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Dota 2 on Linux gets upgraded to use the newer Steam runtime container

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Hopefully an update that will allow Dota 2 to continue working on Linux and the Steam Deck long into the future.

Back in September 2021, Valve announced some major technical changes were planned for the Dota 2 client. This included dropping OpenGL support, with Vulkan as the default amongst other adjustments. Part of their plan has now shipped, at least for Linux.

At the bottom of their latest blog post, they noted that "As part of our continuing efforts to move Dota's technology forward, we have upgraded the Linux client to use the container version of the Steam runtime. This ensures better compatibility across distributions and prepares for future improvements.".

What is the newer container version of the Steam runtime? This was actually announced back in November 2019, with the idea to better separate games from your system. It should mean better and continuing compatibility across many different Linux distributions, without dependency headaches. It's the same system that Steam Play Proton also uses.

Really, you shouldn't see much difference. If you didn't see issues before, you likely won't now. If you did have issues before, it's worth checking it out again.

Article taken from GamingOnLinux.com.
Tags: Free Game, MOBA, Steam, Update, Valve | Apps: Dota 2
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13 comments
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scaine 31 Jan
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So is this the whole "Soldier", "Scout" thing that you sometimes see talk of? The "Steam Linux Runtime" that you occasionally see downloading? I just assumed it was a background process that Steam needed (as a client) to run.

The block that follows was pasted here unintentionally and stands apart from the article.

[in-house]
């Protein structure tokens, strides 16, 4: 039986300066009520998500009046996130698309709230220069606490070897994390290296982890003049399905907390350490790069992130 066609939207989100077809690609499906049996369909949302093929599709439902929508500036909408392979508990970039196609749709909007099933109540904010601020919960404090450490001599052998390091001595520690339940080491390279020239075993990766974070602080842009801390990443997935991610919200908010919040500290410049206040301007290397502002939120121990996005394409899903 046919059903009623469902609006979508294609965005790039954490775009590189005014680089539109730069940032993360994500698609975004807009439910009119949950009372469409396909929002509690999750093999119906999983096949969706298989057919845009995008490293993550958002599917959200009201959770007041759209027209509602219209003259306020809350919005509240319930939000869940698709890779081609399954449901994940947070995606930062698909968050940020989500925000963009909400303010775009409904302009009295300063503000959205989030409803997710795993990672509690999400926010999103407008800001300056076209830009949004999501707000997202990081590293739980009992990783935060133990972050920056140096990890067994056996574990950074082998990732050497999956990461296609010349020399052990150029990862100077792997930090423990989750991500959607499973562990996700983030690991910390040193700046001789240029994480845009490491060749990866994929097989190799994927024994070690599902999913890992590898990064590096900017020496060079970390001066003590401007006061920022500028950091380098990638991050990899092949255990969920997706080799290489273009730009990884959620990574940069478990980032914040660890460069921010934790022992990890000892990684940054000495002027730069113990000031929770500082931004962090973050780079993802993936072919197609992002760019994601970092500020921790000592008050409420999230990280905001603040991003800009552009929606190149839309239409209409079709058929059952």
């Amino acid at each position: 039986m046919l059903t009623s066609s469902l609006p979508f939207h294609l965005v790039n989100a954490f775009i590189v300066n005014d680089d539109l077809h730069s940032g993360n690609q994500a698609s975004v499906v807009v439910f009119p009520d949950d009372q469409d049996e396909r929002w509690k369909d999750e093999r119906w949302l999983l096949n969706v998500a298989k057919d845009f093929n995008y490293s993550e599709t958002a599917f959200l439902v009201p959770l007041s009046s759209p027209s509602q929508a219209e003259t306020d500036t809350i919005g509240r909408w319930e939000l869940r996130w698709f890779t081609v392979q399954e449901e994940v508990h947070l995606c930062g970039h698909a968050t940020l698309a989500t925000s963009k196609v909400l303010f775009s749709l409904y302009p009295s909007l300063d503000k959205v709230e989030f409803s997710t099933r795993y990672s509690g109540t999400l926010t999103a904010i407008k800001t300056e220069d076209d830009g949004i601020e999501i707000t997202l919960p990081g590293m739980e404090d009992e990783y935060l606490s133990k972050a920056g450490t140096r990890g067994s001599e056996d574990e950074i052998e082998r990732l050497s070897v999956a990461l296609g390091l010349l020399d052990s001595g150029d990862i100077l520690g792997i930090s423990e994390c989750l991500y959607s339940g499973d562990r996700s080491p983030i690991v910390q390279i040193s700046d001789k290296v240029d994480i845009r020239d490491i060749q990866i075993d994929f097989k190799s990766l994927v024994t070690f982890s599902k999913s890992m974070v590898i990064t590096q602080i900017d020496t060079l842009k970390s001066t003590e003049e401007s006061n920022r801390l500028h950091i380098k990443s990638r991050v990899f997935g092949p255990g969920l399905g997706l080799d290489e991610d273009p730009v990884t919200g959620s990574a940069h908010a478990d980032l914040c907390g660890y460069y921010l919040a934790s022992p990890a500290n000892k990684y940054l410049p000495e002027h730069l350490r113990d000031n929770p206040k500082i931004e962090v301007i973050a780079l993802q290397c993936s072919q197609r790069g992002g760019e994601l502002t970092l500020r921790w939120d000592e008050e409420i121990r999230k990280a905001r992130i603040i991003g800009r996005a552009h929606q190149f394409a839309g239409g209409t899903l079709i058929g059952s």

Liam Dawe 31 Jan
Quoting: scaineSo is this the whole "Soldier", "Scout" thing that you sometimes see talk of? The "Steam Linux Runtime" that you occasionally see downloading? I just assumed it was a background process that Steam needed (as a client) to run.
There are a few different versions of the runtime now yes, and Valve names them like Soldier, Scout, Heavy etc.
BielFPs 31 Jan
QuoteDota 2 client. This included dropping OpenGL support
While I am all for prioritizing support for new technologies (Vulkan, Wayland, Pipewire, Rust...) won't this decision leave out players who don't have a compatible card?

I don't play this game and I don't know if the game is already heavy enough to not run on older setups, but while their main competitor (league of legends) does the opposite (can run on weak computers and have non-english with voice localization) in order to embrace a bigger player base, drop OpenGL will exclude Linux players with non Vulkan hardware (which may not be many, but they probably exist)
Naib 31 Jan
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Finally!
for quite some time the UI for DOTA2 has been painfully laggy (ingame was fine). Now it's better.